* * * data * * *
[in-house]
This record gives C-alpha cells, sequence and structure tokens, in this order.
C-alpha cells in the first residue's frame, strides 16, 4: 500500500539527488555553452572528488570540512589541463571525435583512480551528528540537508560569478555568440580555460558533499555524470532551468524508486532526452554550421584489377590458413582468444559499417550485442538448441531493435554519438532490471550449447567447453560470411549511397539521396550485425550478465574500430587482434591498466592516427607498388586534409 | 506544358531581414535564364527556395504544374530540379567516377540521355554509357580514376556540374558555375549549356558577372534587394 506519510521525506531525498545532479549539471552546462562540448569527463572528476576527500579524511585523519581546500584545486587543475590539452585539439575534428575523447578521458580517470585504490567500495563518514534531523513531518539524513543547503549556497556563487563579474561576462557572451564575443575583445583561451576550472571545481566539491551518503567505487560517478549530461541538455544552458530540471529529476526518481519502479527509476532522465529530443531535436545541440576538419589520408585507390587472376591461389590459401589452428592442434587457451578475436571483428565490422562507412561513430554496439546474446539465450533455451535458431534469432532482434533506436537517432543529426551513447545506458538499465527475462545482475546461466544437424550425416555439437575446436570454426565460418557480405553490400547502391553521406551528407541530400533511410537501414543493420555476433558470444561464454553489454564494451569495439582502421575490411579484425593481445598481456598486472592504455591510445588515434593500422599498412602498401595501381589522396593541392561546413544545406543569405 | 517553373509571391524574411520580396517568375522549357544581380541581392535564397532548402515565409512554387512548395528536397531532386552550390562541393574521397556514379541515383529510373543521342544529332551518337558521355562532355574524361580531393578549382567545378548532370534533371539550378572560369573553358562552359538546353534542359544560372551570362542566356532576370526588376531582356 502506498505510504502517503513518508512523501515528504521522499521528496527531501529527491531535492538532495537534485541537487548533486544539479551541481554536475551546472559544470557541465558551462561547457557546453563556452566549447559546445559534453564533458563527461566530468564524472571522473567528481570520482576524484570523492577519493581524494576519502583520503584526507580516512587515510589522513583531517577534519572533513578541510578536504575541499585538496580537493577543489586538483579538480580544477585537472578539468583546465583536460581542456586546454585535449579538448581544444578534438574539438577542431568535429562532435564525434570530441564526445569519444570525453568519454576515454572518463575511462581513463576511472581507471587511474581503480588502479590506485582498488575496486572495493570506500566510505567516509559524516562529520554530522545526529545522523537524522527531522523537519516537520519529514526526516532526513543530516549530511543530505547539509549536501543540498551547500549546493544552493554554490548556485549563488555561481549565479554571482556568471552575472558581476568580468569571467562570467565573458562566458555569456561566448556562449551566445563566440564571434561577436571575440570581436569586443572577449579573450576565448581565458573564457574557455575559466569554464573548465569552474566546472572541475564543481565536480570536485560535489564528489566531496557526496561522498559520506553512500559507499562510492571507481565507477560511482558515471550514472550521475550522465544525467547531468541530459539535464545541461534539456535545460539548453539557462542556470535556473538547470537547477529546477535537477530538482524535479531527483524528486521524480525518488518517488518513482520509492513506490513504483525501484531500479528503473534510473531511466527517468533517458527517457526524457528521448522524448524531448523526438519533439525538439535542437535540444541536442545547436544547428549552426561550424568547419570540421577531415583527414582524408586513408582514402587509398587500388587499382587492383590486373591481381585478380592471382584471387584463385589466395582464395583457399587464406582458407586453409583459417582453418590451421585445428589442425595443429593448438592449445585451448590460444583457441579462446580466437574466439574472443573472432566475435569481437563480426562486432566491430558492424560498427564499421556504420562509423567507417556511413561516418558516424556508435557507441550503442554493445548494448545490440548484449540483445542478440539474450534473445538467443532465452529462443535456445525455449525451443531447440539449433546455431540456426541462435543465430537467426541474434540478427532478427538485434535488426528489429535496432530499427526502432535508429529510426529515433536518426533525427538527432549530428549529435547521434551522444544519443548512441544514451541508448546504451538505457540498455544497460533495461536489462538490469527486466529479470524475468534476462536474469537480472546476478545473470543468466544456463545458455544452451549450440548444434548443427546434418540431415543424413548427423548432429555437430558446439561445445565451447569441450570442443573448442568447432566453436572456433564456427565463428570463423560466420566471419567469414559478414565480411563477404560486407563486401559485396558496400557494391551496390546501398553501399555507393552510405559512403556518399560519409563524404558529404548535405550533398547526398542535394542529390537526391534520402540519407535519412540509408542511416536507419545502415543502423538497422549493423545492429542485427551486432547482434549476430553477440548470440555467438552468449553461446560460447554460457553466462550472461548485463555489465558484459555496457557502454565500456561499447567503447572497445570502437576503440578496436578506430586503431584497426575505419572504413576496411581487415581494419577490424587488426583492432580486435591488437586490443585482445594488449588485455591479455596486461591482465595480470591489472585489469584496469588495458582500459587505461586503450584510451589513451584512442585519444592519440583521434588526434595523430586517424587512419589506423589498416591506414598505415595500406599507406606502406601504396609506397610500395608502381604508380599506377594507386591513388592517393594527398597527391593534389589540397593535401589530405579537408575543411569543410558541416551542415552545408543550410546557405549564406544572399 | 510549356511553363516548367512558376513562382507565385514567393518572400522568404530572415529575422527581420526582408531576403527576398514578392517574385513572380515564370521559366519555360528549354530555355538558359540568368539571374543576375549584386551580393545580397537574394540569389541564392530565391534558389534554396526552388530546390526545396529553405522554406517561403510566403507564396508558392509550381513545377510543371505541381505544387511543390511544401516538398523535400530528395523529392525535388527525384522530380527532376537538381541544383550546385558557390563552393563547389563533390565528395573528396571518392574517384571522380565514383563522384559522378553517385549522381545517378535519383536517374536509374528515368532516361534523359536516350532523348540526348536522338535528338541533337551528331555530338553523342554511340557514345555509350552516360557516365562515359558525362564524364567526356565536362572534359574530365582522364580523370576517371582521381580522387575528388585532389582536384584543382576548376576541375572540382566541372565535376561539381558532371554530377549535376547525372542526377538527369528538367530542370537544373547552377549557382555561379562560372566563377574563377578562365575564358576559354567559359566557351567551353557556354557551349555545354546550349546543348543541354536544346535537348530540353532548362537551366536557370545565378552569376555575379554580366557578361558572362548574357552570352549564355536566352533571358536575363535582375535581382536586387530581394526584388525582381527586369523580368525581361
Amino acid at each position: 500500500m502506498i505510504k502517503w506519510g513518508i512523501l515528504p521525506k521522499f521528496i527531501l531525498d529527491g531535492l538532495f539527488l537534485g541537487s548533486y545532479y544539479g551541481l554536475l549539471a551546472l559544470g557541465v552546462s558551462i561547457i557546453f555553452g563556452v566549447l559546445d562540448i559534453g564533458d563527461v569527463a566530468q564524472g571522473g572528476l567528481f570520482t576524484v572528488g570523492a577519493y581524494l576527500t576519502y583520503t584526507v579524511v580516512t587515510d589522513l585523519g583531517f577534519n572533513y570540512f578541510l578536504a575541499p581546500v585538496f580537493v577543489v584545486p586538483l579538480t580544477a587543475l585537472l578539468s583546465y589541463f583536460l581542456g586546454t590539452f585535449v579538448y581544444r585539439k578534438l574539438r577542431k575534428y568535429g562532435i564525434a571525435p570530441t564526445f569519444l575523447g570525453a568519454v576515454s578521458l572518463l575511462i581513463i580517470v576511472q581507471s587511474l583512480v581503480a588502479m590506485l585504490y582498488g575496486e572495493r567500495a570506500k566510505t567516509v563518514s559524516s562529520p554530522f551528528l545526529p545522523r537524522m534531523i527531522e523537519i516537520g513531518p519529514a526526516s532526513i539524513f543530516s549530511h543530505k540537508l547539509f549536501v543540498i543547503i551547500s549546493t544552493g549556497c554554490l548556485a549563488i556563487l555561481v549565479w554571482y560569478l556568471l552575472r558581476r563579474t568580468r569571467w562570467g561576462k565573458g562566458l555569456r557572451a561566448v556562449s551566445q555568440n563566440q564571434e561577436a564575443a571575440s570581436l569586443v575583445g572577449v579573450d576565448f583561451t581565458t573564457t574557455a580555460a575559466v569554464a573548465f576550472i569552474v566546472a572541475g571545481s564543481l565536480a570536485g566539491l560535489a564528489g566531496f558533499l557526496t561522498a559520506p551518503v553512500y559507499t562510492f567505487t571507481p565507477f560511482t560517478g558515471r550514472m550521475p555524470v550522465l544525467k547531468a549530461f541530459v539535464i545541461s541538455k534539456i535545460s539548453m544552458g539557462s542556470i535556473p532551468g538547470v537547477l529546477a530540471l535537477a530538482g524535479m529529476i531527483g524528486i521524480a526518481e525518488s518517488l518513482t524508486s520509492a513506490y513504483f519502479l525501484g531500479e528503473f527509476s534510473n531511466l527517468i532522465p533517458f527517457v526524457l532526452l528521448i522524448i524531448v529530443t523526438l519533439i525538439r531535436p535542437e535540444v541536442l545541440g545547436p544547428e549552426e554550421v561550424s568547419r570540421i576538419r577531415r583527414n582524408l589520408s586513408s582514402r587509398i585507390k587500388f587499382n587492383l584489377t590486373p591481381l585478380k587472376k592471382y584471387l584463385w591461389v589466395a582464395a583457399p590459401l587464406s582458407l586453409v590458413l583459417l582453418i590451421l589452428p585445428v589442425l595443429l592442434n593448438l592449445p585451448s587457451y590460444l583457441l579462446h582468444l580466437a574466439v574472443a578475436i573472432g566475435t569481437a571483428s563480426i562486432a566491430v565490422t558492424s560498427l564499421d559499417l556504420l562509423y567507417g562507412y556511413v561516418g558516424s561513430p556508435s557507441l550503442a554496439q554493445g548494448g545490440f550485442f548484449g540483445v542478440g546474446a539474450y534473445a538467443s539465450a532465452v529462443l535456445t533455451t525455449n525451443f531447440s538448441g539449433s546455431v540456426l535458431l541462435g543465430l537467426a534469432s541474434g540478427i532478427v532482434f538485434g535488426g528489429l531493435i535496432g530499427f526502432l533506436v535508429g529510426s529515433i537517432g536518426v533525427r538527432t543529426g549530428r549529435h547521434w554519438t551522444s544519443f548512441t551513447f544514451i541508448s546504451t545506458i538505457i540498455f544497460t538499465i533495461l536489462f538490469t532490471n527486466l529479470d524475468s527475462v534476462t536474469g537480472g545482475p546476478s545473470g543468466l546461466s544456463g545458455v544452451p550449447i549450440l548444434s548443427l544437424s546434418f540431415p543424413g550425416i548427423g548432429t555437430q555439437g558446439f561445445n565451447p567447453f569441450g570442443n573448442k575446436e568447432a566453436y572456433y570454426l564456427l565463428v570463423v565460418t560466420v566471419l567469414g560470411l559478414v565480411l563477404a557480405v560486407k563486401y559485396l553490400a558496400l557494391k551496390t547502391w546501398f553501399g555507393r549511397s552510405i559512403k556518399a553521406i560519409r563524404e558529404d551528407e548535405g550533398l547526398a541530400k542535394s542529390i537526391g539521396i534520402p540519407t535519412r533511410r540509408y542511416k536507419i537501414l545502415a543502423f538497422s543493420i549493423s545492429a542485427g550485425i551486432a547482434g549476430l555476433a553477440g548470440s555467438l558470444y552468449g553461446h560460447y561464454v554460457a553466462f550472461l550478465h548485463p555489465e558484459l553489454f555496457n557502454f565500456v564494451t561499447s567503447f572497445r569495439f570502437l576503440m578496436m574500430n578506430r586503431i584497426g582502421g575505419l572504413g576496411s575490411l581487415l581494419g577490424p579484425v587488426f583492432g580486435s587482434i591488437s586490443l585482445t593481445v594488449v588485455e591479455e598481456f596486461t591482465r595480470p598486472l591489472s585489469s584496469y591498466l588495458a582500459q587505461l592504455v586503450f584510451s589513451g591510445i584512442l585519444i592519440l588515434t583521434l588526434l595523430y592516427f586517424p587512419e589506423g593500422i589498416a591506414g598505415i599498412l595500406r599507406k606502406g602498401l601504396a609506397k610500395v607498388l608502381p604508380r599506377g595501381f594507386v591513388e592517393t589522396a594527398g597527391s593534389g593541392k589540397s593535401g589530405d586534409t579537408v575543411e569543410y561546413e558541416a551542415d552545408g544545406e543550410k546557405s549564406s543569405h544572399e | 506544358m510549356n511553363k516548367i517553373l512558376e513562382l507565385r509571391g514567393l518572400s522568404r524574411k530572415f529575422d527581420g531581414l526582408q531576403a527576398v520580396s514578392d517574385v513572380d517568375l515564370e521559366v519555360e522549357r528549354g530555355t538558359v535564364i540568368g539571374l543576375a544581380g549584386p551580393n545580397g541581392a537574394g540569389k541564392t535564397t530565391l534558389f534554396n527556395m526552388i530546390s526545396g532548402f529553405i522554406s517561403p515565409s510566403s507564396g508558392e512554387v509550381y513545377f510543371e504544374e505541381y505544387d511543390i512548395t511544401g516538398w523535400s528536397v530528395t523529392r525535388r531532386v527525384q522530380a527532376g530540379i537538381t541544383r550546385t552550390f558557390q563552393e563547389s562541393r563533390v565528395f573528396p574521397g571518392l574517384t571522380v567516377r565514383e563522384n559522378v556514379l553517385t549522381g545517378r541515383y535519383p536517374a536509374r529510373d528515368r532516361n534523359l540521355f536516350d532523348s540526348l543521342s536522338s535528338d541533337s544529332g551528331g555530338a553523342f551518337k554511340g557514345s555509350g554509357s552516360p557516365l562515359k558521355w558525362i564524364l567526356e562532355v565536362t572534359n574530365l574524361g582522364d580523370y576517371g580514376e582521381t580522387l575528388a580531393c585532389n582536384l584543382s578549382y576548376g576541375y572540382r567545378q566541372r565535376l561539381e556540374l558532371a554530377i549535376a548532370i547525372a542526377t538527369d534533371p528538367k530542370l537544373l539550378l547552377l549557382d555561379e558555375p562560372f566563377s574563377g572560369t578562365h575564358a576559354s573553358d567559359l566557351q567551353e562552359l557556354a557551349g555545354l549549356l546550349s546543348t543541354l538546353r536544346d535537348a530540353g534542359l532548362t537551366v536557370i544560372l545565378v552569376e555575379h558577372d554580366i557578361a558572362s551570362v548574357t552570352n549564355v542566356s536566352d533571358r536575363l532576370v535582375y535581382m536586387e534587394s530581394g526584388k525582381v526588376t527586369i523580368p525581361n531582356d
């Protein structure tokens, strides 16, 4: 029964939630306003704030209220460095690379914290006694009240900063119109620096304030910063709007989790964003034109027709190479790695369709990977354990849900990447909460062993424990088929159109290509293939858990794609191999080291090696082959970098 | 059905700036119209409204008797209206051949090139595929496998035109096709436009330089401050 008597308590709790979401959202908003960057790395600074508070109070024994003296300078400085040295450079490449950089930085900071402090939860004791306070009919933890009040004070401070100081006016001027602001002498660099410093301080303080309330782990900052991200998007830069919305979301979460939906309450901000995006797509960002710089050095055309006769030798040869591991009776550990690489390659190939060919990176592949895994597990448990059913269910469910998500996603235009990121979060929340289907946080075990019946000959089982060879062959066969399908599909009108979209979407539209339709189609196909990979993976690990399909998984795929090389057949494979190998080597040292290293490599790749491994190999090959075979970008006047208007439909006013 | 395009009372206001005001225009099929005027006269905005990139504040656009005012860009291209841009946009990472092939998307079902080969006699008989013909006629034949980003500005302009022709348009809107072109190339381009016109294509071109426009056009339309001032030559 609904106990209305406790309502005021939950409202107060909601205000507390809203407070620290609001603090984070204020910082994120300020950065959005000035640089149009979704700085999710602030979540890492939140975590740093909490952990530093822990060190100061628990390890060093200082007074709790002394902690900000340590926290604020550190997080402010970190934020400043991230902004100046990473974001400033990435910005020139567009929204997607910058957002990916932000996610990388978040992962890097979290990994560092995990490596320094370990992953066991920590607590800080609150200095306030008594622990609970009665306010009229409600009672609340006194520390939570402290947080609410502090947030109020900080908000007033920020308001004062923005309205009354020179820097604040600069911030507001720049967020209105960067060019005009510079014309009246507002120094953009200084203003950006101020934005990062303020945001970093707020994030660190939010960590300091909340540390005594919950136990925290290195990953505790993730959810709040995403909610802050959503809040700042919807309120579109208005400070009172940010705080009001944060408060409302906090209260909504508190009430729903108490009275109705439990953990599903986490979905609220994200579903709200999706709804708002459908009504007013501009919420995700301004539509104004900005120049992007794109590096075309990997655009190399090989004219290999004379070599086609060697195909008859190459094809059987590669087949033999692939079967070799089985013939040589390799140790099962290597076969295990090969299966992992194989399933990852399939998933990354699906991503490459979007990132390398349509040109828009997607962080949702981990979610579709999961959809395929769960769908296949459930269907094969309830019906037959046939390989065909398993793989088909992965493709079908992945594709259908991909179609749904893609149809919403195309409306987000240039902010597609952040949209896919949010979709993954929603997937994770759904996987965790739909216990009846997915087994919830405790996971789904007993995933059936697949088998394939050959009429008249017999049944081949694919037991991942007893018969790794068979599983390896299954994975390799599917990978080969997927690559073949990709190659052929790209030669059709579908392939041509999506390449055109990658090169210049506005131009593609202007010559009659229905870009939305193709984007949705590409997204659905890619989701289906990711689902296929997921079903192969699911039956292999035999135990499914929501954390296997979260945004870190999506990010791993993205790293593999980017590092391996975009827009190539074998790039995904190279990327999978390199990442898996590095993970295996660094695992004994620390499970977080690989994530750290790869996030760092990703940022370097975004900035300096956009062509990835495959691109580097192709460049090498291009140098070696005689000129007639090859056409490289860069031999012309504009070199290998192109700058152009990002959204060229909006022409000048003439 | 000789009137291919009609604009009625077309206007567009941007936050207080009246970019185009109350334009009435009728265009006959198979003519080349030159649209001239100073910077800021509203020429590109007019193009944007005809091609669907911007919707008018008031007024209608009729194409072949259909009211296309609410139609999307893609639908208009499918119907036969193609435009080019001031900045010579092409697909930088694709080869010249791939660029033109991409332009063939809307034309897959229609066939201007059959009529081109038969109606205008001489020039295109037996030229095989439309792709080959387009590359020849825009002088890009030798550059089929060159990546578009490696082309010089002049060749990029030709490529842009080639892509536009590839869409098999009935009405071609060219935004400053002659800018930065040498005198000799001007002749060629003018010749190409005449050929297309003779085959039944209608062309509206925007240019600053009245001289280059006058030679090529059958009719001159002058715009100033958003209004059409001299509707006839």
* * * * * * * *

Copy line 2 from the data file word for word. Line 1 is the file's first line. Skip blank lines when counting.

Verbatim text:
This record gives C-alpha cells, sequence and structure tokens, in this order.